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Dysmaturation of Somatostatin Interneurons Following Umbilical Cord Occlusion in Preterm Fetal Sheep

Journal article
Authors Maryam Ardalan
Pernilla Svedin
A. A. Baburamani
V. G. Supramaniam
C. Joakim Ek
Henrik Hagberg
Carina Mallard
Published in Frontiers in Physiology
Volume 10
ISSN 1664-042X
Publication year 2019
Published at Institute of Neuroscience and Physiology
Institute of Clinical Sciences, Department of Obstetrics and Gynecology
Language en
Keywords GABA, interneurons, somatostatin, stereology, preterm, white-matter, gabaergic interneurons, cerebral-ischemia, premature-infants, mice lacking, neurons, injury, hippocampus, maturation, asphyxia
Subject categories Physiology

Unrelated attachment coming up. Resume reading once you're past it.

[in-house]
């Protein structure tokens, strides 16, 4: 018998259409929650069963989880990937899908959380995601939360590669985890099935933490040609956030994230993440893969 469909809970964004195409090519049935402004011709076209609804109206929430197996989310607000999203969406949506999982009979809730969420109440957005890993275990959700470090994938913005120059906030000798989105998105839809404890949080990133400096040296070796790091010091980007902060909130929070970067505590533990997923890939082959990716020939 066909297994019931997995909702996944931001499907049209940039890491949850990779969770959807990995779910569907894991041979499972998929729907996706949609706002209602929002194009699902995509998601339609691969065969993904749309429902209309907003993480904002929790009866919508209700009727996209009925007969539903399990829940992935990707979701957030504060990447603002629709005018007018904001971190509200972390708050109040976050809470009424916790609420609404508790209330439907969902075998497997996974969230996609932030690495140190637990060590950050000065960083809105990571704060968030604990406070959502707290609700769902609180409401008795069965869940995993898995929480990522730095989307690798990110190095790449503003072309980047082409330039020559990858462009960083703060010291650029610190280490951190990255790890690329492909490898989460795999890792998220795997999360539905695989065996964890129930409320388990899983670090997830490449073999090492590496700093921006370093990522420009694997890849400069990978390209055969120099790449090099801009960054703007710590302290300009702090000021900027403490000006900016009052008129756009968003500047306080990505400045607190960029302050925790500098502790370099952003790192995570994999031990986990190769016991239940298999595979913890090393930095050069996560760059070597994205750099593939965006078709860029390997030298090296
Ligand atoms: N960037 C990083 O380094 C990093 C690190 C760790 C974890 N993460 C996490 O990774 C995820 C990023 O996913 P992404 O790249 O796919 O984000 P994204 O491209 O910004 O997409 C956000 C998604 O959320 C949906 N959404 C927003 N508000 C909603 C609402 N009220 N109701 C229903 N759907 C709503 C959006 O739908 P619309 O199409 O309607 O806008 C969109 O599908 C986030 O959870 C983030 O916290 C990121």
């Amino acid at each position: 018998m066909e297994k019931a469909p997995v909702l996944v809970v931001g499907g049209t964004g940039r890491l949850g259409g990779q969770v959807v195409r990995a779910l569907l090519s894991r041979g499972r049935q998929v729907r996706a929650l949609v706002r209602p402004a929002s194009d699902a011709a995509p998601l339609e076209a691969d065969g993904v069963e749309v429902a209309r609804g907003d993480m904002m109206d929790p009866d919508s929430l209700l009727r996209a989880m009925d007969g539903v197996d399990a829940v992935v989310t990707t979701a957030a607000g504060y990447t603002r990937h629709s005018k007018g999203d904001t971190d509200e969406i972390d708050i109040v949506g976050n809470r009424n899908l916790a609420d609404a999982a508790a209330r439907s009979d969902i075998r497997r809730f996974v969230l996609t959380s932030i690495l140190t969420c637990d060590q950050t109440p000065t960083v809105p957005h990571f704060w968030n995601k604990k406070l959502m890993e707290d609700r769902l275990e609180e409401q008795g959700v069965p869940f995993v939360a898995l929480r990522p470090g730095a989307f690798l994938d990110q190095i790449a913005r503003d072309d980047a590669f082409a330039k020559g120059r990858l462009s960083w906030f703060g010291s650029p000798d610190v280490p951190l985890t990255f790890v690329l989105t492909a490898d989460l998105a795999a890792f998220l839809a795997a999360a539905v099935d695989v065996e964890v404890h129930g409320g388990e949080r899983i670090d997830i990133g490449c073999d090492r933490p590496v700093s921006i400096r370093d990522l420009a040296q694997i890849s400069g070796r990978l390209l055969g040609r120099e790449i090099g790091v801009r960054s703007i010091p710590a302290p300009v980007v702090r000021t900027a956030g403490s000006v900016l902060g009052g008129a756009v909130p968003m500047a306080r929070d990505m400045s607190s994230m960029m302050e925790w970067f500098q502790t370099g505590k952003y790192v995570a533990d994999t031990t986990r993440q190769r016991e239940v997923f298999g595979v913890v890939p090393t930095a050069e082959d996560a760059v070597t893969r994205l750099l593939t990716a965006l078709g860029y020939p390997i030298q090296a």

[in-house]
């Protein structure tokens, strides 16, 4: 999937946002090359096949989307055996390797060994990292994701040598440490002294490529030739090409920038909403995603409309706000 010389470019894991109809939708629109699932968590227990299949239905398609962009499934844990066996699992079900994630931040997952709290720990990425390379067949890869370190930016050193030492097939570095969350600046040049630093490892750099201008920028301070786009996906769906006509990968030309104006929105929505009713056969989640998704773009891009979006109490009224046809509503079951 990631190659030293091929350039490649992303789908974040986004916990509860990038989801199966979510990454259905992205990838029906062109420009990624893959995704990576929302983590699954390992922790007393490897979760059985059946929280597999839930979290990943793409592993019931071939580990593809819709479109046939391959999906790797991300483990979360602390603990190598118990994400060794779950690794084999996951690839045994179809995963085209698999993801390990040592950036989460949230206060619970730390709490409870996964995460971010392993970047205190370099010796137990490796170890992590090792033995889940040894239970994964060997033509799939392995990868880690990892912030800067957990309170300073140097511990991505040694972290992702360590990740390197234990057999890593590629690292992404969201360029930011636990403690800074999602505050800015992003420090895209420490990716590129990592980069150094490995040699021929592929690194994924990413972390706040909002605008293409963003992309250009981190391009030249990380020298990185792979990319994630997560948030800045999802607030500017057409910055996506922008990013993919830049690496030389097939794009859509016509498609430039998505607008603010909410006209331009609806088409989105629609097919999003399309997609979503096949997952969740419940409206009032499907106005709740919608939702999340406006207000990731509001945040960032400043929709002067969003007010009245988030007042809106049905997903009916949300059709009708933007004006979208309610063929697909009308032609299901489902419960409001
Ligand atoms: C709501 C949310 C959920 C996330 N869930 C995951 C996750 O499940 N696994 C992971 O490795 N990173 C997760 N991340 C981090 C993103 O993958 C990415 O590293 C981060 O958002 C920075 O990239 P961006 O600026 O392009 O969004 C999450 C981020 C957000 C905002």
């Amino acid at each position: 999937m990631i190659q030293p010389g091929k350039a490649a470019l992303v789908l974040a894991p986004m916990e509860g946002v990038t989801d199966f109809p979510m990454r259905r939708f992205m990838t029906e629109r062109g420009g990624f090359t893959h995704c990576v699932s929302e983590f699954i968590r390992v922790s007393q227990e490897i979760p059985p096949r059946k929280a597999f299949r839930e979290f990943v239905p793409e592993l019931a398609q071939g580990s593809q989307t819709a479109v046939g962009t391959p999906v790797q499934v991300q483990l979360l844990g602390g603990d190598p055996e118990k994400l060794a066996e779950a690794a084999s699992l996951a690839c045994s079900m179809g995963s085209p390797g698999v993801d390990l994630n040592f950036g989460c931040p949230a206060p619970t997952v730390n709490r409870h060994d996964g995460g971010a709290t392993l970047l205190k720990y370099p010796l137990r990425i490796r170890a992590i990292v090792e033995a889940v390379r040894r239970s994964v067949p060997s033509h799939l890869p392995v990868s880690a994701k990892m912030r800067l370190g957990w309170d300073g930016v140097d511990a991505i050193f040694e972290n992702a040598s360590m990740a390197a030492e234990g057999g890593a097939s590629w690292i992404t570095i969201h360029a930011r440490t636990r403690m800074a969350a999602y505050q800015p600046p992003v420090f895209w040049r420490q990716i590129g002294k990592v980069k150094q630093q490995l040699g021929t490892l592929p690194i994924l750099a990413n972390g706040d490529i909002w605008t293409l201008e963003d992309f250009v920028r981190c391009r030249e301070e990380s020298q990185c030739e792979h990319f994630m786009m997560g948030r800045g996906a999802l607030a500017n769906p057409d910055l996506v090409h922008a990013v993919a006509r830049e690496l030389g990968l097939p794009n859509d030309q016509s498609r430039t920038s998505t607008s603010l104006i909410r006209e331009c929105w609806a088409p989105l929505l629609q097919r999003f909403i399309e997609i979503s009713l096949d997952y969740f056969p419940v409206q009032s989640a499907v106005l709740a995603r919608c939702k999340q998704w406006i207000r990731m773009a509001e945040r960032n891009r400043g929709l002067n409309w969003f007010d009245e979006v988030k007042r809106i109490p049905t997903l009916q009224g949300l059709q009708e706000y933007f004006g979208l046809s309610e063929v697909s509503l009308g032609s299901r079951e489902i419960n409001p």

Introduction: Cerebral white matter injury is the most common neuropathology observed in preterm infants. However, there is increasing evidence that gray matter development also contributes to neurodevelopmental abnormalities. Fetal cerebral ischemia can lead to both neuronal and non-neuronal structural-functional abnormalities, but less is known about the specific effects on interneurons. Objective: In this study we used a well-established animal model of fetal asphyxia in preterm fetal sheep to study neuropathological outcome. We used comprehensive stereological methods to investigate the total number of oligodendrocytes, neurons and somatostatin (STT) positive interneurons as well as 3D morphological analysis of STT cells 14 days following umbilical cord occlusion (UCO) in fetal sheep. Materials and Methods: Induction of asphyxia was performed by 25 min of complete UCO in five preterm fetal sheep (98-100 days gestational age). Seven, non-occluded twins served as controls. Quantification of the number of neurons (NeuN), STT interneurons and oligodendrocytes (Olig2, CNPase) was performed on fetal brain regions by applying optical fractionator method. A 3D morphological analysis of STT interneurons was performed using IMARIS software. Results: The number of Olig2, NeuN, and STT positive cells were reduced in IGWM, caudate and putamen in UCO animals compared to controls. There were also fewer STT interneurons in the ventral part of the hippocampus, the subiculum and the entorhinal cortex in UCO group, while other parts of cortex were virtually unaffected (p > 0.05). Morphologically, STT positive interneurons showed a markedly immature structure, with shorter dendritic length and fewer dendritic branches in cortex, caudate, putamen, and subiculum in the UCO group compared with control group (p < 0.05). Conclusion: The significant reduction in the total number of neurons and oligodendrocytes in several brain regions confirm previous studies showing susceptibility of both neuronal and non-neuronal cells following fetal asphyxia. However, in the cerebral cortex significant dysmaturation of STT positive neurons occurred in the absence of cell loss. This suggests an abnormal maturation pattern of GABAergic interneurons in the cerebral cortex, which might contribute to neurodevelopmental impairment in preterm infants and could implicate a novel target for neuroprotective therapies.

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